Accountant Toronto Discusses Leasing vs. Buying Automobile

Allan Madan, CA
 Feb 21, 2010
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As a business owner, have you ever wondered whether it’s more tax efficient to lease or buy an automobile? Seeing that an automobile is one of the biggest purchases that you’ll make, it’s important to get this decision right.

As an Accountant Toronto, I will discuss the tax consequences of leasing vs. buying an automobile for business purposes in Canada.

Leasing an automobile

The maximum tax deductible amount for an automobile lease is $800 / month + taxes. While this sounds like a very generous limit, there’s a catch. The $800 limit is reduced (through a complex formula) if the manufacturer’s suggested retail price (MSRP) for the automobile is in excess of $40,000 (approximately).

Let’s assume that you have entered into a five year lease for an automobile having a MSRP of $30,000 with a monthly lease amount of $350, including taxes. Therefore, each year you would be entitled to a deduction of $4,200 (i.e. $350 x 12).

Purchasing an automobile

When purchasing an automobile, the deductible amount (a.k.a. capital cost allowance or CCA) is computed as 30% of the cost of the automobile, on a declining balance scale. In the year of acquisition, only half of the CCA can be claimed.

The cost of the automobile on which CCA is claimed is limited to $30,000 + taxes. Therefore, if you purchase a luxury automobile, for example for $50,000, only $30,000 can be depreciated for tax purposes.

Now, let’s assume you purchase an automobile having a MSRP of $30,000. The CCA (tax deduction) allowed in each years is as follows:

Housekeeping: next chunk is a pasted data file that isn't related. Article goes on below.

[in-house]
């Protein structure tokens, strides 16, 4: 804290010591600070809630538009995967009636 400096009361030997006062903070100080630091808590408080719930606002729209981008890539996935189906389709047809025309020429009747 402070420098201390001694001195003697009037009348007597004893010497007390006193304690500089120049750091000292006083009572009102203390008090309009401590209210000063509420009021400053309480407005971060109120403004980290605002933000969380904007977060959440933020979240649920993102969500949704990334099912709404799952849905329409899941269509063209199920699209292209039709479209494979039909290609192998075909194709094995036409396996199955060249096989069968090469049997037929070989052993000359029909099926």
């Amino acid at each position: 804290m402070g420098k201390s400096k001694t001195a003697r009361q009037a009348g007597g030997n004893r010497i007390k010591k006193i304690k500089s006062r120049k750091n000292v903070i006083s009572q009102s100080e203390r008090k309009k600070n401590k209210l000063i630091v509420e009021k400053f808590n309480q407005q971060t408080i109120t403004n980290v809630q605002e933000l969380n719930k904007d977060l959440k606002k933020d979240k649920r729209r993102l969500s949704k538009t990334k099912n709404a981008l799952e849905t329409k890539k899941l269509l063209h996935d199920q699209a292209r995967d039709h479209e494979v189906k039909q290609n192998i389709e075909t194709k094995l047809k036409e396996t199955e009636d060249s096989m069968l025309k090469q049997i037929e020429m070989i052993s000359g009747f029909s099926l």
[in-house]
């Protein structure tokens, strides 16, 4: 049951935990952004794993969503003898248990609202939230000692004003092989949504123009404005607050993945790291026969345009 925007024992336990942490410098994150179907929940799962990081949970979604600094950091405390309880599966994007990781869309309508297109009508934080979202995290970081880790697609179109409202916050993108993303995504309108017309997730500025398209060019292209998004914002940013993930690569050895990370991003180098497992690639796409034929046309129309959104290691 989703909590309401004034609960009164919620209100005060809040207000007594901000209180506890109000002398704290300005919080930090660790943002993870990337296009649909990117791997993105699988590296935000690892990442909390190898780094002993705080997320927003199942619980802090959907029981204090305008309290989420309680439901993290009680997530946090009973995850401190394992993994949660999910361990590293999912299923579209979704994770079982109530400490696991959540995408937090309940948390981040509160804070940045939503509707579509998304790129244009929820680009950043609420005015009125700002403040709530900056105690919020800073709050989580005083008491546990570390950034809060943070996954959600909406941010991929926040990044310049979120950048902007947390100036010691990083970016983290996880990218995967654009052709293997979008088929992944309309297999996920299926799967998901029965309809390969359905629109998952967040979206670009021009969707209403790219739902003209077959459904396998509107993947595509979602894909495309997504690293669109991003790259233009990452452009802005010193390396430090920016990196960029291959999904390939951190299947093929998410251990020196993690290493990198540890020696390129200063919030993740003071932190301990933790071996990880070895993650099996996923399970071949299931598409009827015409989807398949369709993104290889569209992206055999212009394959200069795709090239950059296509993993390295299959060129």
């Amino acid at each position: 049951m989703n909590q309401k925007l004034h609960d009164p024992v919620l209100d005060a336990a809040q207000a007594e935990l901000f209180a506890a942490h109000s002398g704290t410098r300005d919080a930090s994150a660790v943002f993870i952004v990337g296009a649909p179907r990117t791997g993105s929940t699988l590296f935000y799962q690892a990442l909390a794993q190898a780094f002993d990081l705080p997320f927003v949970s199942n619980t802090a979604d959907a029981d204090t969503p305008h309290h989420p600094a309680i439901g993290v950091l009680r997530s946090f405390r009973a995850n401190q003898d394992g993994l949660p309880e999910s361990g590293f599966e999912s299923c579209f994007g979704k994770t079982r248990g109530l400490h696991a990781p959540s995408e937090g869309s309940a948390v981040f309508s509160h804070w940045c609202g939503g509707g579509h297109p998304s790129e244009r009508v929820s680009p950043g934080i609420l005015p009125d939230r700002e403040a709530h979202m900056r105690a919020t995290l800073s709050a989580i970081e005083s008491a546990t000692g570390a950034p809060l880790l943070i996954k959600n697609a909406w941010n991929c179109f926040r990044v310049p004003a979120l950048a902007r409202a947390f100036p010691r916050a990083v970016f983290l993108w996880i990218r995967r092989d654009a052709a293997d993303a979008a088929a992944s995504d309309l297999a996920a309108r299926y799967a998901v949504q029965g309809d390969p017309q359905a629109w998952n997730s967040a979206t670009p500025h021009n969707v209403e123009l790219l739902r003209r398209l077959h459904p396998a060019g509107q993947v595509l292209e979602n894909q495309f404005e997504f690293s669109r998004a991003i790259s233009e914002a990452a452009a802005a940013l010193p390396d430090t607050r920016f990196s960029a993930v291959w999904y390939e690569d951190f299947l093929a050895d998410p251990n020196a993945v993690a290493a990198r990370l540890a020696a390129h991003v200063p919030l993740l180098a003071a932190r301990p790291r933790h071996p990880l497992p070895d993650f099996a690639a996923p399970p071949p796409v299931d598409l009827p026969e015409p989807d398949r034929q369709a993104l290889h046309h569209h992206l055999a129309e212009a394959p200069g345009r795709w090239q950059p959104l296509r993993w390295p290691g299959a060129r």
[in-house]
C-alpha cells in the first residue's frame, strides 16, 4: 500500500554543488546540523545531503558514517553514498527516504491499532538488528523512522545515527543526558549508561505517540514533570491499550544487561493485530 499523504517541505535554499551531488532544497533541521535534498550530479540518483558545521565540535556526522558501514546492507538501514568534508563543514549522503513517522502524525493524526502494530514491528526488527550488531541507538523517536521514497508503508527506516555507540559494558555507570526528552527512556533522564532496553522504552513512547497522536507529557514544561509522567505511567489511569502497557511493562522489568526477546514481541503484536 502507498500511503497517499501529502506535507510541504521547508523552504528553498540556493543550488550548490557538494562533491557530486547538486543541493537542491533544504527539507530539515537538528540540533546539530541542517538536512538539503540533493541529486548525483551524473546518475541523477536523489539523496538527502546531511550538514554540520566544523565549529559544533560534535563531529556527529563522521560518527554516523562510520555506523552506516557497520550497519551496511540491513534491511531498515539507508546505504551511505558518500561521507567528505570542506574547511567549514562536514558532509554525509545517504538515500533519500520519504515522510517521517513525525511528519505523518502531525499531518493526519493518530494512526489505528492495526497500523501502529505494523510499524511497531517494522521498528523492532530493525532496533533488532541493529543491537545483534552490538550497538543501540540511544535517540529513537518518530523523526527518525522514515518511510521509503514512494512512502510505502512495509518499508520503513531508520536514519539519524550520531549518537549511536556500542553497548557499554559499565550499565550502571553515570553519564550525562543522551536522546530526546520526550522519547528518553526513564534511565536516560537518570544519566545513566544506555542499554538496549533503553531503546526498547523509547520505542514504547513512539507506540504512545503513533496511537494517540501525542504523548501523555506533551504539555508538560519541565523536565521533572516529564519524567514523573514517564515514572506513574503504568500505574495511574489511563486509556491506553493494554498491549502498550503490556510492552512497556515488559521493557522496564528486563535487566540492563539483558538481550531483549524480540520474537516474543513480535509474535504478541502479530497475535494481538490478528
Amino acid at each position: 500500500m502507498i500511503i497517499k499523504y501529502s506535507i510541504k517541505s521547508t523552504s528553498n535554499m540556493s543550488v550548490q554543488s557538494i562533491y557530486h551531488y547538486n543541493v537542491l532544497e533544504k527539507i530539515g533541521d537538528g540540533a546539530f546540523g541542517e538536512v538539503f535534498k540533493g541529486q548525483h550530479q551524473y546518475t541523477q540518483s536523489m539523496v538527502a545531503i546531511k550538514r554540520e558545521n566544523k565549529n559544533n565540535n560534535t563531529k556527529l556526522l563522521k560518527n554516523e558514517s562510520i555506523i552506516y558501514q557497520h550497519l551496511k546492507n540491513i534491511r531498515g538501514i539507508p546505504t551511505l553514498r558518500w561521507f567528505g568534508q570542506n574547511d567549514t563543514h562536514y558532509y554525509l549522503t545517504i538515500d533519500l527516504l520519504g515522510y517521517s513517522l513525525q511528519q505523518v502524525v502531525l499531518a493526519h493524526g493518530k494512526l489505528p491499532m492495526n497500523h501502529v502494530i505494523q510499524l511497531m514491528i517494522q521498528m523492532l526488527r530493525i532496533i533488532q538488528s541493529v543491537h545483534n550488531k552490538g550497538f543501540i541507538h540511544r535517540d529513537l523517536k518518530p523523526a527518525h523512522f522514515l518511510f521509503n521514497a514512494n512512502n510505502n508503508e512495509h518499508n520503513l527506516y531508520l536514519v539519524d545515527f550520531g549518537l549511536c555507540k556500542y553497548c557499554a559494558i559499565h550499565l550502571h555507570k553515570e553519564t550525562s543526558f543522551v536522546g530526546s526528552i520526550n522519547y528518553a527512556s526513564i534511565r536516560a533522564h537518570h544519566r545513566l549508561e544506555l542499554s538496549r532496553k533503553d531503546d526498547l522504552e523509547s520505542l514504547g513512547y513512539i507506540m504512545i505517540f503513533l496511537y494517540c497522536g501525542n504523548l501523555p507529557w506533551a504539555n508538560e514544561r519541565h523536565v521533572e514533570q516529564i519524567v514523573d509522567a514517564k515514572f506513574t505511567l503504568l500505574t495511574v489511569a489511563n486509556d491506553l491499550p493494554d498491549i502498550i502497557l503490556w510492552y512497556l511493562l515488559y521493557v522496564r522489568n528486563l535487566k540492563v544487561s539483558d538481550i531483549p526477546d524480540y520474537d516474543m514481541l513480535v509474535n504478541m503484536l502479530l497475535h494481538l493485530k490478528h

Year 1 $4,500

Year 2 $7,650

Year 3 $5,355

Year 4 $3,749

Year 5 $2,624

Leasing vs. Purchasing

In the first few years, the tax deductions are greater for purchasing an automobile as compared to leasing an automobile. However, in the later years leasing an automobile is more advantageous. This is clearly illustrated in the examples provided above.

As such, the answer as to whether buying or leasing an automobile is better must be determined on a case-by-case basis, and cannot be generalized.

To assist in your decision process, I recommend that you compute the total tax deduction over the term of the lease and compare that to the total CCA deductions over the same time period. This direct comparison will allow you to assess whether leasing or buying is more advantageous.

As an Accountant Toronto, I can tell you that non-tax factors that should also be considered when comparing buying vs. leasing an automobile:

1. The residual value expected on the sale of a purchased automobile

2. The maximum number of KM allowed per year under the lease contract and any surcharges for exceeding the maximum.

3. The interest rate implicit in the lease and the interest rate when financing a vehicle purchase


Disclaimer

The information provided on this page is intended to provide general information. The information does not take into account your personal situation and is not intended to be used without consultation from accounting and financial professionals. Allan Madan and Madan Chartered Accountant will not be held liable for any problems that arise from the usage of the information provided on this page.

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Comments 4

    1. Yes, it would work in the same manner, whether you bought a new or used vehicle.

      Allan Madan, CPA, CA
      Tel: 905-268-0150 x 2

  1. If income is over 200,000 for 2016 (self-employed), and it’s September 2016 now, is it better to buy or lease a vehicle that’s around $50,000 at this point in the year? Average lease amounts are $750-$900 for what I’m looking at.

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